AIDS Groups’ Handling of Funds Attacked

The financial management systems at the National AIDS Auth­ority and the Ministry of Educa­tion’s School Health Department are unfit to handle a $22 million grant from Britain, according to an assessment by a private fi­nan­cial consultancy firm.

KPMG Cambodia Ltd awarded “C” grades to the authority and the School Health De­partment, the lowest grade that the firm could allocate, according to Heang Hang Visal, senior ac­count­ant at the National Center for HIV/AIDS, Dermatology and STDs, which was also assessed.

The authority controls the gov­ern­ment’s re­sponse to the HIV/AIDS epidemic. The School Health De­partment educates children about HIV/AIDS, said de­part­ment Director Pen Saroeun.

Both government bodies need an “excessive” amount of reinforcement to their financial systems before they can be entrusted with a $22 million HIV/AIDS grant from Britain, KPMG Cam­bodia wrote. The firm is a mem­ber of KPMG International, a Swiss consultancy association.

Money from the grant should not be given to the two bodies “un­til key areas of [their] financial man­­agement system[s] have been put in place or strengthened,” KPMG Cambodia recommended.

The two agencies will re­­ceive no grant money until serious im­prove­ments are made, said Eliza­beth Smith, health and population adviser to Britain’s De­part­ment for International De­vel­op­ment Fund, the the pro­ject’s funder.

A large proportion of the funds will be handled by the center, which received a glowing KPMG re­­­port and an “A” grade.

“We recommend that advances can be disbursed immediately,” to the center, wrote KPMG Cambo­dia.

David King, KPMG di­rector, would not discuss the re­­­­sults in a re­cent telephone interview. “We don’t comment on cli­ent matters,” he said.

National AIDS Authority Sec­re­tary-General Tia Phal­la confirmed in a recent interview that the NAA received a “C” grade. He and Ly Po, authority dep­uty director, could not be reached by telephone Wednes­day.

Ministry of Education Secretary of State Pok Than distanced himself from the ministry’s School Health Department in a telephone in­terview Wednesday. “We give different people different responsibilities,” he said.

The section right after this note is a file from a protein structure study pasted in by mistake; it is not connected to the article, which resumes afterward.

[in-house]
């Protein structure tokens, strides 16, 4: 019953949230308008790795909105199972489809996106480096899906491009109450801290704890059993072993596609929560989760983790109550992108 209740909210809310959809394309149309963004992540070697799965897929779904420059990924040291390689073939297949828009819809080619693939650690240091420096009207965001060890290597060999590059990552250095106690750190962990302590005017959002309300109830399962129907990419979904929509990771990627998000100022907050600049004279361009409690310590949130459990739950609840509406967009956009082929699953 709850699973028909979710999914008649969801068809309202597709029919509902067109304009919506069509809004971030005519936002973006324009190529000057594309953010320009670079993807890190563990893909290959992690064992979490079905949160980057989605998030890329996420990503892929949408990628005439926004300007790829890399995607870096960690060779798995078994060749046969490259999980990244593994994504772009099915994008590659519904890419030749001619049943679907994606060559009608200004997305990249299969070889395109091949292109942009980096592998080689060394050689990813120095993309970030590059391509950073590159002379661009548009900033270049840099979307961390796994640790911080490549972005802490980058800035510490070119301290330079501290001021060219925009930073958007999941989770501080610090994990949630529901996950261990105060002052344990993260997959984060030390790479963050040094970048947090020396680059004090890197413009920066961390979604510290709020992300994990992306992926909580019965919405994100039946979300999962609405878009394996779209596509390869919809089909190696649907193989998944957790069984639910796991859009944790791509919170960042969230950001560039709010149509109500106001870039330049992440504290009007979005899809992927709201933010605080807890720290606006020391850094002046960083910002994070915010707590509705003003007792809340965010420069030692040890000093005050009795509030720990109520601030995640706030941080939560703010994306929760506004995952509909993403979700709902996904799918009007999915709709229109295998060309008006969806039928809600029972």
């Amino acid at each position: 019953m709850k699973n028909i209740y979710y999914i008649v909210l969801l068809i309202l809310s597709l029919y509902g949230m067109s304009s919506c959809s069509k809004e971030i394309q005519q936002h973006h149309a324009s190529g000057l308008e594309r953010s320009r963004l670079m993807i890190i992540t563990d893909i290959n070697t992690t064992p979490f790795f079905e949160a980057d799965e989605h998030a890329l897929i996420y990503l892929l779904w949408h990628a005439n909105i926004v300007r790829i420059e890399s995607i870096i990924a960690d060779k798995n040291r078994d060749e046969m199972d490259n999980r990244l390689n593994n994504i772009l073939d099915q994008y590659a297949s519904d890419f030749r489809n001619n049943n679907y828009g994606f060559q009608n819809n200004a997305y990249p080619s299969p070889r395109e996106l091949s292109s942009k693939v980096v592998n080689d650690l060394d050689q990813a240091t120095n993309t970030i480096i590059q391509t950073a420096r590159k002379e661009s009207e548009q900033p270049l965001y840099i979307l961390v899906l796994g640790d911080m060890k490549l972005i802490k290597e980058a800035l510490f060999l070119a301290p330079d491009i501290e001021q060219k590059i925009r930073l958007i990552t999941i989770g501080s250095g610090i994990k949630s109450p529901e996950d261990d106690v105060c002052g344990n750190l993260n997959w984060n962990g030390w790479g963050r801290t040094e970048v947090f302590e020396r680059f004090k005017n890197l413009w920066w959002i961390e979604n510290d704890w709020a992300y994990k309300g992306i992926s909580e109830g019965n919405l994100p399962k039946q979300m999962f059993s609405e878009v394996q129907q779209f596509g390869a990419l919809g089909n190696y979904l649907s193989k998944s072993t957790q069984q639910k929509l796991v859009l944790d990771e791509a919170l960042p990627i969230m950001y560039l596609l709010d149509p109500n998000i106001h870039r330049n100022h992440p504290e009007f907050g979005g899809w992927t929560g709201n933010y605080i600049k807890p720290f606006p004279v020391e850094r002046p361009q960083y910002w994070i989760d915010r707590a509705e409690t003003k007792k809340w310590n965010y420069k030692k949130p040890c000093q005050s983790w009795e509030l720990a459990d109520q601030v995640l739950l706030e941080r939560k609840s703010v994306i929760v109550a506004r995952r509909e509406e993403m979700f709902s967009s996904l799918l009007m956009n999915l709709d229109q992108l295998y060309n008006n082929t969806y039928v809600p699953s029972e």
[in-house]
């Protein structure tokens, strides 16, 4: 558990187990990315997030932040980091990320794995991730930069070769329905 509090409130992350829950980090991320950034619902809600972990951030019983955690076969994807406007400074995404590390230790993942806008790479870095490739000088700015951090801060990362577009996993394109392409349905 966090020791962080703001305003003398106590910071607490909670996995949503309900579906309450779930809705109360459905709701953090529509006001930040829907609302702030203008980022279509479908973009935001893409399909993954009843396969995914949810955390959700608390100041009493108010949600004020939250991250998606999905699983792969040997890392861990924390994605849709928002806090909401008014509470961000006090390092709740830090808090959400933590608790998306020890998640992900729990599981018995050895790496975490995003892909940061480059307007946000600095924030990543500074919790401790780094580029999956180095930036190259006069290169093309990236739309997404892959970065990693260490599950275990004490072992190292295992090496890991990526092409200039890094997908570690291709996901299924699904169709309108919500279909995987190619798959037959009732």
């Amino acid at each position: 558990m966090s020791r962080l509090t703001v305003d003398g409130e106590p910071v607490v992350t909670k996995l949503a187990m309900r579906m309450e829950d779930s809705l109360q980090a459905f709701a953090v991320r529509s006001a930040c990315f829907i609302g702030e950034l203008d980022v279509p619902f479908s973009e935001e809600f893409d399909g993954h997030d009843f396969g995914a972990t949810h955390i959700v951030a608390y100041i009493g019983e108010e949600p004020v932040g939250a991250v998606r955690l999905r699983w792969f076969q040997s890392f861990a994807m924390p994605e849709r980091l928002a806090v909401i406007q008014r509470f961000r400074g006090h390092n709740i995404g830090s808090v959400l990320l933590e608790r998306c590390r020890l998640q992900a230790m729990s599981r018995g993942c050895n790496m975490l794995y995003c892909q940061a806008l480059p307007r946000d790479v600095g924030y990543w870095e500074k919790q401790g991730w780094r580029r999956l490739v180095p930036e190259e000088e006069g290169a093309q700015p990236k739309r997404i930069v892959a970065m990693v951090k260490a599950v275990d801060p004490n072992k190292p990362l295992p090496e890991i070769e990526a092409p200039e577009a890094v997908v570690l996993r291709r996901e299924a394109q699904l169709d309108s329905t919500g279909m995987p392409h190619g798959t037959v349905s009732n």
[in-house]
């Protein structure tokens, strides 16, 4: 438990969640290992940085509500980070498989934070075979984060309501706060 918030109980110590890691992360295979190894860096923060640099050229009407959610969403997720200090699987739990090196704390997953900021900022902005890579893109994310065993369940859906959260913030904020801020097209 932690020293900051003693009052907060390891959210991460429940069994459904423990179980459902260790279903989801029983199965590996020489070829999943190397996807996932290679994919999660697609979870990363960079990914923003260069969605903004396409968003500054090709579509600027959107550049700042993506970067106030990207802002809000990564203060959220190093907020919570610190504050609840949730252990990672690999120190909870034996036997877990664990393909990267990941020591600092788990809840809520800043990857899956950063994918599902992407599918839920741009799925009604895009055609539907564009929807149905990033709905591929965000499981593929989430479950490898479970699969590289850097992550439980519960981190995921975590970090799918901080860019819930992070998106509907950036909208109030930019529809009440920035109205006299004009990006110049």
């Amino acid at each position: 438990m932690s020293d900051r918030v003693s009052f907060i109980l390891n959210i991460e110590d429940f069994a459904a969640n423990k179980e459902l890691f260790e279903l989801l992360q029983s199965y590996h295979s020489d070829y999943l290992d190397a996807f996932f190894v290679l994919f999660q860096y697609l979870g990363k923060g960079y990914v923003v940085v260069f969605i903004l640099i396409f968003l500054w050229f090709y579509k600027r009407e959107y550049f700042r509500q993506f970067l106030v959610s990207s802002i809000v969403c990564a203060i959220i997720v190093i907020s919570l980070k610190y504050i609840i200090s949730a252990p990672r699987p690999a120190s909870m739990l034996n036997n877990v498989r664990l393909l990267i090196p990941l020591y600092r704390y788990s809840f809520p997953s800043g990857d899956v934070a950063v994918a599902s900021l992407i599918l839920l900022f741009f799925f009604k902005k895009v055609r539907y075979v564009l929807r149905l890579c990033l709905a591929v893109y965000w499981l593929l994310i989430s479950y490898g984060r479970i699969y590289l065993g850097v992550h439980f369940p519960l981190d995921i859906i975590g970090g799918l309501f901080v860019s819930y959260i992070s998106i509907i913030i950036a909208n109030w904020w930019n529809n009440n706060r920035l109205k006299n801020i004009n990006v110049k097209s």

The School Health Depart­ment’s “C” grade was due to inexperience in financial management, not corruption, Pen Sar­oeun said. The department has “no skills or background,” in financial management, he said. “Most of­­­ficials in my department have no background in corruption,” he added.

“I don’t know yet how much money we will get,” he said. “We had hoped to get funds in July this year, but they have been held up until now.”

The UN Development Program has sent a consultant to discuss the grant project with the department, he said. The Education Min­is­try is planning to train de­part­ment officials in computer science and development policy, he said.

NCHADS’ grade “A” is partly due to international support, said Dr Mean Chhi Vun, the center’s di­rector, on Tuesday.

Its partners include, the Asian Devel­op­­ment Bank, the World Bank and the European Union. “If they are not satisfied, they ask [NCHADS] to improve,” he said.

The center has strengthened its financial management since 2001, he said, training accountants and developing an accounting data­base. NCHADS have begun re­ceiving installments of the grant.

The KPMG assessment was com­missioned in June by DFID, in preparation for the grant—to be directed through the three organizations over five years, Smith said.

He stressed that the two organizations will not receive any funds from the project until their financial systems have improved.

DFID is searching for two long-­­term technical advisers to try and to im­prove the financial management of the two organizations. In­­terviews will not take place until mid-November, Smith said.

“We will work with them to en­sure the financial mechanisms are in place,” said John Mitchell, the Brit­­ish Embassy’s deputy head of mis­sion.

The assessment “is not a criticism…. It just highlights the problems,” he said.

The center will handle the majority of the $22 million grant, Smith and Mitchell said.


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